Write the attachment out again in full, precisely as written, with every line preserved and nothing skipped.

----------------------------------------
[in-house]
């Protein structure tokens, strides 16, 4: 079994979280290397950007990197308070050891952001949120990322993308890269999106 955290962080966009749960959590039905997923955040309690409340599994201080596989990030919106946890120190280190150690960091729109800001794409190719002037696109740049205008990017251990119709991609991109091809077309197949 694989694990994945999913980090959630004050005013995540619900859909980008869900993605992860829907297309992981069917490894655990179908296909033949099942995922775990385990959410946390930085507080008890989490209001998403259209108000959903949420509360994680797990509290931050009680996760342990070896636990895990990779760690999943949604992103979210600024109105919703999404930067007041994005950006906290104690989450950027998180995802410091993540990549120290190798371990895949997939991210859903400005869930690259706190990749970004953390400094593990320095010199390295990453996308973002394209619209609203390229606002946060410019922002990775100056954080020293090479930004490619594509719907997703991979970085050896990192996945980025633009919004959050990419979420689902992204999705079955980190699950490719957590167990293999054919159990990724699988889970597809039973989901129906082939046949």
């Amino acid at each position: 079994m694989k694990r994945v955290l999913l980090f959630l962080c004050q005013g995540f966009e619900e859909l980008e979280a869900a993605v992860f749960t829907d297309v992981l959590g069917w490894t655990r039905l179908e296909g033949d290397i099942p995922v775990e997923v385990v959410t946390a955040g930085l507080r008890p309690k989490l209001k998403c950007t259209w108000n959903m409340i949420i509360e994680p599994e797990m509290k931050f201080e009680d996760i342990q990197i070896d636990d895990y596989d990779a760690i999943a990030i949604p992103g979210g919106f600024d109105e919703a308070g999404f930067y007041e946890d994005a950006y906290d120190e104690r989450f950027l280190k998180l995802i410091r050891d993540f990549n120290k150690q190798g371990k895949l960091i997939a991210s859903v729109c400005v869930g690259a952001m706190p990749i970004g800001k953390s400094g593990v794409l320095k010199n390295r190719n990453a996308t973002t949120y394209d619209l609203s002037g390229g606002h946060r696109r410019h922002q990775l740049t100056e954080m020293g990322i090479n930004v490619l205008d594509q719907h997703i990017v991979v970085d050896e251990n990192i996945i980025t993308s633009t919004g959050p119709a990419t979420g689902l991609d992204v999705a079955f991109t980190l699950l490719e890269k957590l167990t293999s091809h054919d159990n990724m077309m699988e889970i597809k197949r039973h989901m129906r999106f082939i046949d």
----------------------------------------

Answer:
[in-house]
């Protein structure tokens, strides 16, 4: 079994979280290397950007990197308070050891952001949120990322993308890269999106 955290962080966009749960959590039905997923955040309690409340599994201080596989990030919106946890120190280190150690960091729109800001794409190719002037696109740049205008990017251990119709991609991109091809077309197949 694989694990994945999913980090959630004050005013995540619900859909980008869900993605992860829907297309992981069917490894655990179908296909033949099942995922775990385990959410946390930085507080008890989490209001998403259209108000959903949420509360994680797990509290931050009680996760342990070896636990895990990779760690999943949604992103979210600024109105919703999404930067007041994005950006906290104690989450950027998180995802410091993540990549120290190798371990895949997939991210859903400005869930690259706190990749970004953390400094593990320095010199390295990453996308973002394209619209609203390229606002946060410019922002990775100056954080020293090479930004490619594509719907997703991979970085050896990192996945980025633009919004959050990419979420689902992204999705079955980190699950490719957590167990293999054919159990990724699988889970597809039973989901129906082939046949």
């Amino acid at each position: 079994m694989k694990r994945v955290l999913l980090f959630l962080c004050q005013g995540f966009e619900e859909l980008e979280a869900a993605v992860f749960t829907d297309v992981l959590g069917w490894t655990r039905l179908e296909g033949d290397i099942p995922v775990e997923v385990v959410t946390a955040g930085l507080r008890p309690k989490l209001k998403c950007t259209w108000n959903m409340i949420i509360e994680p599994e797990m509290k931050f201080e009680d996760i342990q990197i070896d636990d895990y596989d990779a760690i999943a990030i949604p992103g979210g919106f600024d109105e919703a308070g999404f930067y007041e946890d994005a950006y906290d120190e104690r989450f950027l280190k998180l995802i410091r050891d993540f990549n120290k150690q190798g371990k895949l960091i997939a991210s859903v729109c400005v869930g690259a952001m706190p990749i970004g800001k953390s400094g593990v794409l320095k010199n390295r190719n990453a996308t973002t949120y394209d619209l609203s002037g390229g606002h946060r696109r410019h922002q990775l740049t100056e954080m020293g990322i090479n930004v490619l205008d594509q719907h997703i990017v991979v970085d050896e251990n990192i996945i980025t993308s633009t919004g959050p119709a990419t979420g689902l991609d992204v999705a079955f991109t980190l699950l490719e890269k957590l167990t293999s091809h054919d159990n990724m077309m699988e889970i597809k197949r039973h989901m129906r999106f082939i046949d």